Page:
John has over 46 years of experience working with law and other professional service firms. His assignments have ranged from marketing and strategic planning to other legal management engagements such as organizational change, firm governance, succession and exit planning, implementation of technology, financial management, staff development, partner compensation, and practice management. John has helped clients implement client service improvement programs consisting of client satisfaction surveys, program development, and training and coaching programs. His assignments have covered the spectrum of management issues. However, in recent years much of his time has focused on engagements helping firms with:
John has presented at conferences and workshops for bar and other professional associations at the national, state, and local levels. He has authored numerous articles on law office management in local, regional, and national law office management publications. John is currently serving as Editor-In-Chief, Thomson Reuters Legal Solutions (formally West Group), The Lawyers Competitive Edge: The Journal of Law Office Economics and Management. John also writes a weekly column on best practice tips for the Illinois State Bar Association’s Illinois Lawyer Now Blog. http://iln.isba.org/blog/best-practice-tips.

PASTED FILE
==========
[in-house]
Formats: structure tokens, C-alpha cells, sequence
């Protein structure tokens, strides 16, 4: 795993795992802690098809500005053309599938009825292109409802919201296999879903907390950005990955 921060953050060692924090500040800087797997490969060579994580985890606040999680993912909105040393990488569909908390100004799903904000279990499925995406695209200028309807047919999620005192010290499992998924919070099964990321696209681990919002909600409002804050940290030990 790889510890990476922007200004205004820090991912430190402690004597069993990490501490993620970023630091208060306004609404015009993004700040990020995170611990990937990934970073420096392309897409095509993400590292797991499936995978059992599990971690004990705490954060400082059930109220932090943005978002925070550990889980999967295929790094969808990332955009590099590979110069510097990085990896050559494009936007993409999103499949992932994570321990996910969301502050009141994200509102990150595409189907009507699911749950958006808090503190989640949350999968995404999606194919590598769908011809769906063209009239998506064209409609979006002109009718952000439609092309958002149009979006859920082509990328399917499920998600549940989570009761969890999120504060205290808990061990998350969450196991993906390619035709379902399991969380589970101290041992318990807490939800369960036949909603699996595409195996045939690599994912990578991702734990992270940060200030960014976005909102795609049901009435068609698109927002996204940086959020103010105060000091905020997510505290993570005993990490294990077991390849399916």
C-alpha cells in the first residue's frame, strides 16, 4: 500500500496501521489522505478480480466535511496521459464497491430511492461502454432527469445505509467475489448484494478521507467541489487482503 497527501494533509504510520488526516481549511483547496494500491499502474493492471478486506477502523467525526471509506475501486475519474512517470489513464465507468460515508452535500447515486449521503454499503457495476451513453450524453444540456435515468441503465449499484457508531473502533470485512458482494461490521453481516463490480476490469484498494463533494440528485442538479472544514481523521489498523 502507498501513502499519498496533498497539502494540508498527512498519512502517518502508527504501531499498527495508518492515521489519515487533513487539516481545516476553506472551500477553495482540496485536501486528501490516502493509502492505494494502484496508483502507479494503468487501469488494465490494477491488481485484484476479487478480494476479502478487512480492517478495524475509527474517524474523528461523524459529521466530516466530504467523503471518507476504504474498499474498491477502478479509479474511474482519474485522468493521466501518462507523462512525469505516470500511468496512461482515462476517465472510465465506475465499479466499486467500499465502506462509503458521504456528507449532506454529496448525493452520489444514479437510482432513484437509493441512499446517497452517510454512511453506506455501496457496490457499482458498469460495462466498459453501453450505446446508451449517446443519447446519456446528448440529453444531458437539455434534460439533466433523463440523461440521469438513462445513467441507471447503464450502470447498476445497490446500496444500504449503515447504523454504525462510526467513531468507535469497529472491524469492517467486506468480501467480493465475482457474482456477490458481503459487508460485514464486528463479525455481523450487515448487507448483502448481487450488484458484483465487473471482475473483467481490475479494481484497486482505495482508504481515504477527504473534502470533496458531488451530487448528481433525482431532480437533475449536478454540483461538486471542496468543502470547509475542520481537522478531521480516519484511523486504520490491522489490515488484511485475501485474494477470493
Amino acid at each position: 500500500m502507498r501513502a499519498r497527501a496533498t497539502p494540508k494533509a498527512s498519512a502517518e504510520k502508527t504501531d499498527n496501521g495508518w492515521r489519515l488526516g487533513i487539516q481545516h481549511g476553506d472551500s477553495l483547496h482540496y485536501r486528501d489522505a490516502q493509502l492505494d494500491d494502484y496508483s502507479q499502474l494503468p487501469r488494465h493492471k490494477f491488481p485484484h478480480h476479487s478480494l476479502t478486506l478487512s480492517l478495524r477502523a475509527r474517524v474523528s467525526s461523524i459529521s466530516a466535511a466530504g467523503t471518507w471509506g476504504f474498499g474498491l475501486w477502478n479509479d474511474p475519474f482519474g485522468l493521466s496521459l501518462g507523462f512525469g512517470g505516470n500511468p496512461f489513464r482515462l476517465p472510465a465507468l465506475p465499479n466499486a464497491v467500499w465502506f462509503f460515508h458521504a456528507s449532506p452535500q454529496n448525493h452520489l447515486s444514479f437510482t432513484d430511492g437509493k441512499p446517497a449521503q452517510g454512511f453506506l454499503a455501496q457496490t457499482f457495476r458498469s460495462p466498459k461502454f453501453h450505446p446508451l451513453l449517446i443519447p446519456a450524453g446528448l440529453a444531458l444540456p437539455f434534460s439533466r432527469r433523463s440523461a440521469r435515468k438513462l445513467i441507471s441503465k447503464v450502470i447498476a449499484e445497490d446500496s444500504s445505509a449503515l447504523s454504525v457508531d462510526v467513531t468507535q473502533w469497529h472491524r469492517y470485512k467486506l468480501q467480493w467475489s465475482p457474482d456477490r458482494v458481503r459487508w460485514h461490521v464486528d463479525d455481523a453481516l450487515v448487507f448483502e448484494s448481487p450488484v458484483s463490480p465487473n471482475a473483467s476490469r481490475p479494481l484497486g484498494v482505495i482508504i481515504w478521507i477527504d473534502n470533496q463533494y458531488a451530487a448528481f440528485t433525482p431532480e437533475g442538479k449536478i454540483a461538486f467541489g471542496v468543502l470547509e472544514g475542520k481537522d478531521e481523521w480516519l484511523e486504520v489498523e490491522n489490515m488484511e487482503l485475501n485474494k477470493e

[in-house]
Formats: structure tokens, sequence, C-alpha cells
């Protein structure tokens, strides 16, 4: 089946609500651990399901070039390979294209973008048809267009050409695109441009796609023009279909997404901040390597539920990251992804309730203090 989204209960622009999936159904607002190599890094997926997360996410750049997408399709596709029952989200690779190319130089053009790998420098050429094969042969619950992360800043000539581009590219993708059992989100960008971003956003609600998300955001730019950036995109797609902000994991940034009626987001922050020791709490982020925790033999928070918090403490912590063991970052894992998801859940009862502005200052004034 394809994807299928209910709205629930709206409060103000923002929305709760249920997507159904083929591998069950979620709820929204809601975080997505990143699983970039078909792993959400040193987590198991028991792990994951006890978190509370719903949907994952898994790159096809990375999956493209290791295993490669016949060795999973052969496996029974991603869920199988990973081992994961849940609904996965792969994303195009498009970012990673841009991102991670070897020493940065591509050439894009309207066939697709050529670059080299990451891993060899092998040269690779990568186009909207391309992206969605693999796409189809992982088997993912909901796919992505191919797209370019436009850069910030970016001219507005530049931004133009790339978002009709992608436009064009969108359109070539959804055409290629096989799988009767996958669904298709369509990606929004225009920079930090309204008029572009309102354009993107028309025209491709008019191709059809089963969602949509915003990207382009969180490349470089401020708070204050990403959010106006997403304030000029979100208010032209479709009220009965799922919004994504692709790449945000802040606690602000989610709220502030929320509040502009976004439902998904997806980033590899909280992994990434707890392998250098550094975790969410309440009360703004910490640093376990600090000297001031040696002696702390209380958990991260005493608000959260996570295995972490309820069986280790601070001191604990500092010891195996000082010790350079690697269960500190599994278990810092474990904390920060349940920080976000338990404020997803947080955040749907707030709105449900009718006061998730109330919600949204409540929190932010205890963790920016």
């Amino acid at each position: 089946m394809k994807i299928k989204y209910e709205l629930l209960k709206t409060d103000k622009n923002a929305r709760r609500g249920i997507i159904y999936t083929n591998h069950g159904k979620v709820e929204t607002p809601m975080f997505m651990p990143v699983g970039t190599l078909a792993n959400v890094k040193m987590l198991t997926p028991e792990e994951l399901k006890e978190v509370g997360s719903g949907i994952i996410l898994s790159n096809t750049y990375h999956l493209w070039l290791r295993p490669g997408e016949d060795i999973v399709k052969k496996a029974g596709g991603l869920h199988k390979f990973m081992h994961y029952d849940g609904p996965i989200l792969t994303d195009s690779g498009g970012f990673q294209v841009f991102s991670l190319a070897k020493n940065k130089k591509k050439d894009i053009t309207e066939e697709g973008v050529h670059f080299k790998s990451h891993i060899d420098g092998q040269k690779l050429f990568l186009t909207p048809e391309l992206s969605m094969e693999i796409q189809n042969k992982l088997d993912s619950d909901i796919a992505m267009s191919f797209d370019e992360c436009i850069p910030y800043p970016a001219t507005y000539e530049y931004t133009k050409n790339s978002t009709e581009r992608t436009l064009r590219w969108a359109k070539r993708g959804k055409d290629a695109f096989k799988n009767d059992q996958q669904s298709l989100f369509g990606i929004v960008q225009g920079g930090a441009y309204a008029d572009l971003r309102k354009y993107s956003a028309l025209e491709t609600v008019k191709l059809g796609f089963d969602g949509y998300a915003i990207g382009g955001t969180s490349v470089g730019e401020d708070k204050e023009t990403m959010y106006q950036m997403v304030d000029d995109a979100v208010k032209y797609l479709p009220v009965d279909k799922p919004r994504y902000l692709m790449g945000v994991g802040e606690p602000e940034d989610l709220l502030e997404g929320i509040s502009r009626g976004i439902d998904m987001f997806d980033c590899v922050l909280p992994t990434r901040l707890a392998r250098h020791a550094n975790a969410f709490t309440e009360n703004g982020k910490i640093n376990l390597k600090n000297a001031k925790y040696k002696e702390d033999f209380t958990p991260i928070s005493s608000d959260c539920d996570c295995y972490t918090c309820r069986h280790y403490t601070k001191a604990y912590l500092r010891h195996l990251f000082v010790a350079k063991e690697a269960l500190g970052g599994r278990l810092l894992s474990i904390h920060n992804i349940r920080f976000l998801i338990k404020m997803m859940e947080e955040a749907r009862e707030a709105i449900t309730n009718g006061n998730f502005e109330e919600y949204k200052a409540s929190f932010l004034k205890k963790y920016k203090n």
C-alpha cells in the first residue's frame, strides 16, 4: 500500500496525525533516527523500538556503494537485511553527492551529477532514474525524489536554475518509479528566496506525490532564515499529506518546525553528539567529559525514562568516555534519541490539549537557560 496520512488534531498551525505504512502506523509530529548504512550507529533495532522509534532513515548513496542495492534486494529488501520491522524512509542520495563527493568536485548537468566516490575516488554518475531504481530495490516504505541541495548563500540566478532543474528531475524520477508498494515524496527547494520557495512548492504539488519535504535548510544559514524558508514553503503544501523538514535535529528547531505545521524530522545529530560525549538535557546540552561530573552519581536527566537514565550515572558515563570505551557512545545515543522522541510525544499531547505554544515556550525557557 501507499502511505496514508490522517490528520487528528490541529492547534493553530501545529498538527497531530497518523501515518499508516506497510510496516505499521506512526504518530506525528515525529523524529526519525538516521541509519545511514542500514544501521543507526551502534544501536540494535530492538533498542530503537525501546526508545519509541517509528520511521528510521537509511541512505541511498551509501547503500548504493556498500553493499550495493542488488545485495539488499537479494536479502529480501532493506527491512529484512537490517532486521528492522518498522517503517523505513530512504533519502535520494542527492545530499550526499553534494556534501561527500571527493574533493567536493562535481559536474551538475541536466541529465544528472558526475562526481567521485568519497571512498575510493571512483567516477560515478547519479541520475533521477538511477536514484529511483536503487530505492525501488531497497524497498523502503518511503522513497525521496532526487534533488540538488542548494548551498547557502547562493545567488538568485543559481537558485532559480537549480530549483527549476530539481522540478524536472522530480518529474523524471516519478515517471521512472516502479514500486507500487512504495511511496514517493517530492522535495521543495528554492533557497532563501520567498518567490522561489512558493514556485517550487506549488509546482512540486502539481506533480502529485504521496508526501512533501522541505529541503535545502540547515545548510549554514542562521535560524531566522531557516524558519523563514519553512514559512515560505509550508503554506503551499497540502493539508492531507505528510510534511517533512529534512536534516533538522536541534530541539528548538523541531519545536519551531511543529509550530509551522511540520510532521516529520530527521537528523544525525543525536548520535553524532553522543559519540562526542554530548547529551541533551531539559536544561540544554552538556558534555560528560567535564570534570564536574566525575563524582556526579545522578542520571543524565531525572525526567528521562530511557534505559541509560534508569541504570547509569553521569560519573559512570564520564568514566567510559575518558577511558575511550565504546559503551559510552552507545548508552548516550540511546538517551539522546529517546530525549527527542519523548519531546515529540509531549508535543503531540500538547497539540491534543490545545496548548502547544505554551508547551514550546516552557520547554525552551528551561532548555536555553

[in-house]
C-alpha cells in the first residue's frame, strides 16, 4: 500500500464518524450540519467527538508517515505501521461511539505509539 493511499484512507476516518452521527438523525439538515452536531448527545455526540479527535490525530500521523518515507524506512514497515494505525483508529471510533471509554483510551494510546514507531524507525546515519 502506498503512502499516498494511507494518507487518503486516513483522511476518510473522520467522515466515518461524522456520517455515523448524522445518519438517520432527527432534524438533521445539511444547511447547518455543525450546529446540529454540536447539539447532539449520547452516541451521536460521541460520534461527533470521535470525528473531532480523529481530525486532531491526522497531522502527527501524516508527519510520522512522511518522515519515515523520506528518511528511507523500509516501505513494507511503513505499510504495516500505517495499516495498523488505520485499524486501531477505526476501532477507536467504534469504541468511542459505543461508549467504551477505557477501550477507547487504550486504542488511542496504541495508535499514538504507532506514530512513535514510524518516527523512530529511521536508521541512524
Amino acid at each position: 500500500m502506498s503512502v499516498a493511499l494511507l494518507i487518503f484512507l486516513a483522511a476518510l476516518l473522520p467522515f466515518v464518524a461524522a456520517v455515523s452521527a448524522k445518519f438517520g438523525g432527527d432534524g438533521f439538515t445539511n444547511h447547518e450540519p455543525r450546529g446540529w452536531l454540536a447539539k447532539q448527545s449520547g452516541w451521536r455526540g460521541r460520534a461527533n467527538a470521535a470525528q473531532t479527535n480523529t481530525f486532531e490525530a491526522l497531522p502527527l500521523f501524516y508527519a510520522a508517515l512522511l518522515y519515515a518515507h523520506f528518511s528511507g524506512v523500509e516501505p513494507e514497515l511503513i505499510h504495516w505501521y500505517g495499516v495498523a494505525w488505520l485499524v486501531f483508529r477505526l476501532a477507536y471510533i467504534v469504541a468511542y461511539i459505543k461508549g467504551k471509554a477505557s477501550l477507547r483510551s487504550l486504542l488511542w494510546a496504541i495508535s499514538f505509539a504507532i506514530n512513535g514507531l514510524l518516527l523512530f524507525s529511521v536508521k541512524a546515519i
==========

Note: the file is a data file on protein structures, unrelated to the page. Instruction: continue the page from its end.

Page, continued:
John has a MBA in marketing and finance as well as a Ph.D. in Business in Organizational Psychology. He is an associate member of the American and Illinois State Bar Associations, a member of the Institute of Management Consultants. John is a past Chair and a current member of the Illinois State Bar Association Standing Committee on Law Office Management and Economics. He is past President and member of the Board of Directors of the Institute of Management Consultants – St. Louis Chapter.
John may be contacted via e-mail at: email@example.com.
Additional articles and information is available at the firm’s web site: www.olmsteadassoc.com and blog at